That was a little more Lucas-like. Which brings me to the last issue. Jaguars shut off automatically if you open the door while the car isn’t in Park. This I knew. But at least twice, the car shut down with the shifter in Park and the doors closed. What the hell?
Turns out I had stumbled upon another safety feature that most owners would likely learn about at delivery. See, I’d taken my seatbelt off, since I was safely parked. Doing that in certain situations can lead to an engine shutoff, for safety’s sake.
There you have it. A Jaguar does some weird things in terms of electronics, and at least two of those things are actually programmed in. Even the potential bugs were mildly annoying at worst – nothing was going to strand me.
Buyers dropping $70K plus on a station wagon expect a load of content, and they’ll get it with this car. Standard features on my S AWD trim unit included a spoiler, rain-sensing wipers, LED headlamps, heated front seats, heated steering wheel, electronically adjustable steering wheel, dual-zone climate control, keyless entry and starting, power tailgate, premium audio, Bluetooth, USB, navigation, front and rear park assist, lane-keep assist, driver-condition monitor, and blind-spot monitoring.
Options included the red paint ($565), 20-inch premium wheels ($1,020), an exterior black package ($360 for blacked-out grille and grille surround, side vents, and tailgate finisher), technology package ($3,265; 10-inch infotainment screen, navigation, customizable gauges, wi-fi hotspot, surround sound), driver-assistance package ($3,495; adaptive cruise control, traffic-sign recognition, adaptive speed limiter, 360-degree parking assist, 360-degree surround camera, blind-spot assist and park assist), comfort/convenience package ($1,805; heated and cooled front seats, heated rear seats, soft door close), premium interior package ($2,860; four-zone climate control, premium headliner, premium floor mats, rear sunblind, and ambient interior lighting).
Whew. Told you it was a boatload of content. Arguably unnecessary content, but luxury buyers like to be coddled. Whatever the case, it all adds up to an $85,000 station wagon. A similarly equipped Volvo V90 does undercut the XF in price, as does a similarly equipped Mercedes-Benz E-Class wagon, albeit not by as much.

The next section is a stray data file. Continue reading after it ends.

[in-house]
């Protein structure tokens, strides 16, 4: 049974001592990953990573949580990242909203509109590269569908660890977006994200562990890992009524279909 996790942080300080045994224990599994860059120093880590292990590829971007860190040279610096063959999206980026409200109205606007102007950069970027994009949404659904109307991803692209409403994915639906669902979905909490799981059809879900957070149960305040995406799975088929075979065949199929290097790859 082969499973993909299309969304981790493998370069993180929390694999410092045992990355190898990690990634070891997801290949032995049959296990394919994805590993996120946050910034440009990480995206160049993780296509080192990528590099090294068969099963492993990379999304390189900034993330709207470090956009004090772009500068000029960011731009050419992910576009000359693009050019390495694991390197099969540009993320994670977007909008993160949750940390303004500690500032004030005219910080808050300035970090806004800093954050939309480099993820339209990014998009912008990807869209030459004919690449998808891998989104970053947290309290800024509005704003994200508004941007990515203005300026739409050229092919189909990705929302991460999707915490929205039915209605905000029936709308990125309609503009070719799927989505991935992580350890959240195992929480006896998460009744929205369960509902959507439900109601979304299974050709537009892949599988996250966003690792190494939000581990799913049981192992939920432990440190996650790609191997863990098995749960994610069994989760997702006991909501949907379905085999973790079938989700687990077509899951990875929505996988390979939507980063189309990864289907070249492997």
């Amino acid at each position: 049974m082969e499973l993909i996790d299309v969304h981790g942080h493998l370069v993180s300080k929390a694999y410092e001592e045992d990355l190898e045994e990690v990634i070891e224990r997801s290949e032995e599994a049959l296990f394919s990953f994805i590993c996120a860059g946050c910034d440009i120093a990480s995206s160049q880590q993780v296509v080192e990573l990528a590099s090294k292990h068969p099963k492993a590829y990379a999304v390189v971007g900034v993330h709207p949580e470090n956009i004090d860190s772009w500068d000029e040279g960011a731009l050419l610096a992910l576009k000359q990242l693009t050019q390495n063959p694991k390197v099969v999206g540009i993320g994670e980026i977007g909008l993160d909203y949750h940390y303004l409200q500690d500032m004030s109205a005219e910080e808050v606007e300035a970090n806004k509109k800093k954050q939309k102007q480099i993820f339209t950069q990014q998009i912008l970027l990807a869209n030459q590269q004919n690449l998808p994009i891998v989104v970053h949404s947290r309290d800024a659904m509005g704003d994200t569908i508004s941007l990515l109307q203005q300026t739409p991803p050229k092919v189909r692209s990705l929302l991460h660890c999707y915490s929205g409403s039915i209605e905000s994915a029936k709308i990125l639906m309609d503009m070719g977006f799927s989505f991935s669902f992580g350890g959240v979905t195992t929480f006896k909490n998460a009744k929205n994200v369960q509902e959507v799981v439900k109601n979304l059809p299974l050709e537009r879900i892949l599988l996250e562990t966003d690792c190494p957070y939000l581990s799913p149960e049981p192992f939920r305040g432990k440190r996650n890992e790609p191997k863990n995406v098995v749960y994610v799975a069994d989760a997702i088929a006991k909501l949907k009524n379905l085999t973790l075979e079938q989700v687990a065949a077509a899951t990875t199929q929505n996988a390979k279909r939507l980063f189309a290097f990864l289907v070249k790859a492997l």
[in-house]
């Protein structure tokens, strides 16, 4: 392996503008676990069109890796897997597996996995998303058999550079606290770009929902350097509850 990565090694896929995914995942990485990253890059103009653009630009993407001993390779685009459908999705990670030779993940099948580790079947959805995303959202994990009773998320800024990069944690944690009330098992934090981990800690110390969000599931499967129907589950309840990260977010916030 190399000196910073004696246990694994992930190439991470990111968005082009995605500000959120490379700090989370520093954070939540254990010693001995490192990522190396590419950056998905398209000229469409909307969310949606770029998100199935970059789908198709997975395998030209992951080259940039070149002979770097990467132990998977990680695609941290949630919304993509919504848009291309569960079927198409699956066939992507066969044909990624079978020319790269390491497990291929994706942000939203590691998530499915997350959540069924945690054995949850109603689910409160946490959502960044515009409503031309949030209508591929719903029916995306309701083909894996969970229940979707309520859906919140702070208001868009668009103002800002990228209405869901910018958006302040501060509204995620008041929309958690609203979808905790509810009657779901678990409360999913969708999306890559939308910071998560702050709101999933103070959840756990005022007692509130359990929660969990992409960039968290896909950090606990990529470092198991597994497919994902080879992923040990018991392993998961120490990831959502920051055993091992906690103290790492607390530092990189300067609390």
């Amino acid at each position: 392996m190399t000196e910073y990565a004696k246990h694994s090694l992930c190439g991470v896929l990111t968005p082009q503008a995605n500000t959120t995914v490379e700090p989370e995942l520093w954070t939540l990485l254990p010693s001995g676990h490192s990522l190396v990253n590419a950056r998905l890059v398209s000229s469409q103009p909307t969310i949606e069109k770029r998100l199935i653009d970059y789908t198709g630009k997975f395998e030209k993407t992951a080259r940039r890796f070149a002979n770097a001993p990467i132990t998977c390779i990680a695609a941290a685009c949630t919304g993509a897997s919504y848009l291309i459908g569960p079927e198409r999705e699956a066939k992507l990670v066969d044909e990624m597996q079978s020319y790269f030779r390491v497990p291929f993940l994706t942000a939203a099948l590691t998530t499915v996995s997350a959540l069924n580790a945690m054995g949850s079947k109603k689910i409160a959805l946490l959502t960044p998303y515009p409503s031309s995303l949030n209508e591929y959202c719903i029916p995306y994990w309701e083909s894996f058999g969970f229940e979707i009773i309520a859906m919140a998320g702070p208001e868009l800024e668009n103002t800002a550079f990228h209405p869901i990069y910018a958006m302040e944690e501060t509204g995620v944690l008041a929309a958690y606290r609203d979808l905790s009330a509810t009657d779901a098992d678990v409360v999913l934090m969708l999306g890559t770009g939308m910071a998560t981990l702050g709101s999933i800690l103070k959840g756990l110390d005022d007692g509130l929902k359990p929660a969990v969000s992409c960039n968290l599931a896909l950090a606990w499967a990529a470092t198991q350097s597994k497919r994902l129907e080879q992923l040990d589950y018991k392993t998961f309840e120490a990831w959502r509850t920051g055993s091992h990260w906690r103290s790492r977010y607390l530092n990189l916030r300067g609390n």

If I were a well-heeled commuter with a case of crossover blues, the XF Sportbrake would be one potential cure. It’s stylish, quick, and luxurious, plus it’s loaded (perhaps overloaded) with all the standard content that one expects at this price point. Even the quirky electronic behavior wasn’t a problem – some of what I experienced is programmed in, and the one bug I experienced was an inconvenience but not a deal breaker.
Just because a car is a wagon, doesn’t make it a good car. However, this particular wagon is a very good car. The price is hefty, but the country club set has its crossover cure.
[Images © 2019 Tim Healey/TTAC]
Legacygt on Jan 23, 2019
How does a wagon review not contain a picture of the cargo area or a discussion of cargo room. While much of this car is interesting, everything that makes it unique takes place behind the C pillar. Yet the review doesn't really go further back than the dashboard.
Cimarron typeR on Feb 01, 2019
late comment here, but I've had the same infotainment,shifter in our 2017 LR, and its been trouble free. Shame on the reviewer about not knowing about the car turning the car off and automatically putting the car in park when the door is open.It's to prevent the car from running over the car. Silly ,but you can blame idiots in older MB/FCA products for running themselves over whilst their car is in drive ,like the poor actor from Star Trek who ran over himself w/ a JGC A good salesman would've gone over this during delivery. Of course auto journos are above this, because they're experts of course.